SYDNEY The euro slid in Asia on Monday after exit polls showed Italian Prime Minster Matteo Renzi clearly losing a constitutional referendum that could end his career and destabilize the country’s shaky banking system.
The single currency dropped to $1.0577 in thin trade, after starting around $1.0645 earlier. The dollar was underpinned by expectations of a U.S. rate rise this month, and even held its ground on the safe-haven yen at 113.20.
Dealers said Italian bonds were set to come under pressure as top-rated U.S. Treasuries and German bunds gained. Asian investors are often reluctant to trade on European developments, preferring to wait for the continent’s markets to open.
Investors and Europe’s politicians fear victory for the opposition ‘No’ camp could cause political instability and renewed turmoil for Italy’s banks, pushing the euro zone towards a fresh crisis.
Renzi will address the nation around midnight (6.00 p.m. ET).
Ultimately, the danger is that Italy holds a vote on whether to leave the euro, possibly triggering a break up of the entire bloc.
Analysts at RBCCM argued that, based on what happened in 2012 at the height of the Greek crisis, such a risk could see the euro trade as low as $0.8000.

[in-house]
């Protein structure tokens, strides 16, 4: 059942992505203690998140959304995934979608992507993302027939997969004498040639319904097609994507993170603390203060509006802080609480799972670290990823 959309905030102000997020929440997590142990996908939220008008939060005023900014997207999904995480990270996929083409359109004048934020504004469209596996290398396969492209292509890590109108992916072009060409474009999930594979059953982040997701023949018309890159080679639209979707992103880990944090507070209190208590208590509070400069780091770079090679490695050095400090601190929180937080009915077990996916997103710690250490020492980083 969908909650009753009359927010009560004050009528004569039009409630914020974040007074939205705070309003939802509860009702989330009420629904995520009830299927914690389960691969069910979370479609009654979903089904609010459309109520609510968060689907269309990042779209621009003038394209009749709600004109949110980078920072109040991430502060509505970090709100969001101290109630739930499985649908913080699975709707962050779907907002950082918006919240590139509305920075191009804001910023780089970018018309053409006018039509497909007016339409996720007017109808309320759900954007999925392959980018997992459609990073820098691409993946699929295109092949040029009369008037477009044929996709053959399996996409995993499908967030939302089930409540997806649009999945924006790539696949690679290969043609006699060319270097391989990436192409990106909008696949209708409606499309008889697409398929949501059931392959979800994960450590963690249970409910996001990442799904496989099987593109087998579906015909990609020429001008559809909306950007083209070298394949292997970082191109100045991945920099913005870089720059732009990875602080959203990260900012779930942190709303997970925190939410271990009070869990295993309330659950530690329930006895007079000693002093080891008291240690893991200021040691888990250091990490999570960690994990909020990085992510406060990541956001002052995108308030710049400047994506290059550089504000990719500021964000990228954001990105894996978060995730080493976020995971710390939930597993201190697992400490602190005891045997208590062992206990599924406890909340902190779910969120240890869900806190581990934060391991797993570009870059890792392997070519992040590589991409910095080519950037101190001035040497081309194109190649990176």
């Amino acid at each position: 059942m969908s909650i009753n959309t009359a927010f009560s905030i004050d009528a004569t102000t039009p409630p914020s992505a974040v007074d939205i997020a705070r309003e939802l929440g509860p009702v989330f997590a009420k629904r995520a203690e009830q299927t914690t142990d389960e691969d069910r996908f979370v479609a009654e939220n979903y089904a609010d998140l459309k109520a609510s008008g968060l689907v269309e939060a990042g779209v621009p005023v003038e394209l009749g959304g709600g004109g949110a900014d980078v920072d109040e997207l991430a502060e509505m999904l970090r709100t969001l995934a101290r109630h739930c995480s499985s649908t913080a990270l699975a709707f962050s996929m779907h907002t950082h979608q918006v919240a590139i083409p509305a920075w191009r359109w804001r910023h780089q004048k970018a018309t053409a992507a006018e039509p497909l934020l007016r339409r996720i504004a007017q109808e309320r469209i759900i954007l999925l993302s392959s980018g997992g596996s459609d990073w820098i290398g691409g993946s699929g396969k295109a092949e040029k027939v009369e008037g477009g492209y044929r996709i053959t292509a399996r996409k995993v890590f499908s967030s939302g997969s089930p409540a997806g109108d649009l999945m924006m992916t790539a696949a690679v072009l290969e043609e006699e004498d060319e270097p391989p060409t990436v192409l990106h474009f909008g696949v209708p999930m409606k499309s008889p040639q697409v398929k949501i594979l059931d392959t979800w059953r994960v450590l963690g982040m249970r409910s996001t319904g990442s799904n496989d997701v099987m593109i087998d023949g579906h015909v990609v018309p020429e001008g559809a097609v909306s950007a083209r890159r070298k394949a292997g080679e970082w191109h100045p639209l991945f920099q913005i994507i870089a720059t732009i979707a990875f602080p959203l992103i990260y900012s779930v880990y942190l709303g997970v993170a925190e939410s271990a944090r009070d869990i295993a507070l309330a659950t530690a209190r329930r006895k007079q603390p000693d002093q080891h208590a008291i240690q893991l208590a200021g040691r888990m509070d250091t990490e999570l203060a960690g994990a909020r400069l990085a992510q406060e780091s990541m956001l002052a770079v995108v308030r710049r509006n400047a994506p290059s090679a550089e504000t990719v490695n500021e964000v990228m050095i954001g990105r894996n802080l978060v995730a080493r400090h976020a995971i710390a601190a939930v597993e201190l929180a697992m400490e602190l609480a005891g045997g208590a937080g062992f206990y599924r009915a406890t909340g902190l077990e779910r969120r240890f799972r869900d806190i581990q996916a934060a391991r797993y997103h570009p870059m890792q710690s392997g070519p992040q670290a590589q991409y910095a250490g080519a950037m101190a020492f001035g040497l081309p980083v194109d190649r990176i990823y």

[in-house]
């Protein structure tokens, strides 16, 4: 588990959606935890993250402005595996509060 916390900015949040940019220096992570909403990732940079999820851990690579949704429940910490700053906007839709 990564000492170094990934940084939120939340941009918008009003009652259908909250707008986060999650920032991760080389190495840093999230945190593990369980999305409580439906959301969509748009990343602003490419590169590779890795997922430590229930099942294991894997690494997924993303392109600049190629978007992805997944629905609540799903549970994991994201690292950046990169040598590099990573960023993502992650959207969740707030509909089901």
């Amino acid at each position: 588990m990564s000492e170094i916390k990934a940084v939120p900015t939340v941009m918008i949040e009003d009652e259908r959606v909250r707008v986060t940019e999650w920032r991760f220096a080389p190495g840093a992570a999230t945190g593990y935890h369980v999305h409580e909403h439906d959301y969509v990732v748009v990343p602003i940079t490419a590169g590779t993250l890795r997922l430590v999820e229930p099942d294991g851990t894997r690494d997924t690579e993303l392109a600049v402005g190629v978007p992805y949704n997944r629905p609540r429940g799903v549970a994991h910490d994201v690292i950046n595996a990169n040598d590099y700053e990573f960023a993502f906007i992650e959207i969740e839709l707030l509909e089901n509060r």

“It may sound extreme, but if a second euro zone crisis were to hit, with the U.S. dollar at a much stronger starting point, EUR/USD could arguably trade lower still,” they wrote.
The European Central Bank also meets Thursday amid much speculation it will announce a six month extension of its asset buying program and widen the type of bonds it can purchase.
“There has been some speculation that the ECB would step and front load purchases of Italian bonds if markets became unsettled by a ‘No’ result, so perhaps it is the thoughts of a central bank liquidity sugar pill driving things again,” said ANZ economist Jo Masters.
OIL ON A ROLL
Wall Street had ended last week on a cautious note, with the Dow off 0.11 percent, while the S&P 500 rose 0.04 percent and the Nasdaq gained 0.09 percent.
While Friday’s U.S. payroll report was firm enough to cement expectations of a rate hike by the Federal Reserve this month, a surprise pullback in wages helped bonds pare a little of their recent losses.
Yields on the 10-year Treasury note stood at 2.389 percent.
In commodity markets, oil had boasted its best week in at least five years following OPEC’s decision to cut crude output.
U.S. crude had yet to trade having settled at $51.68 on Friday.
(Editing by Lincoln Feast)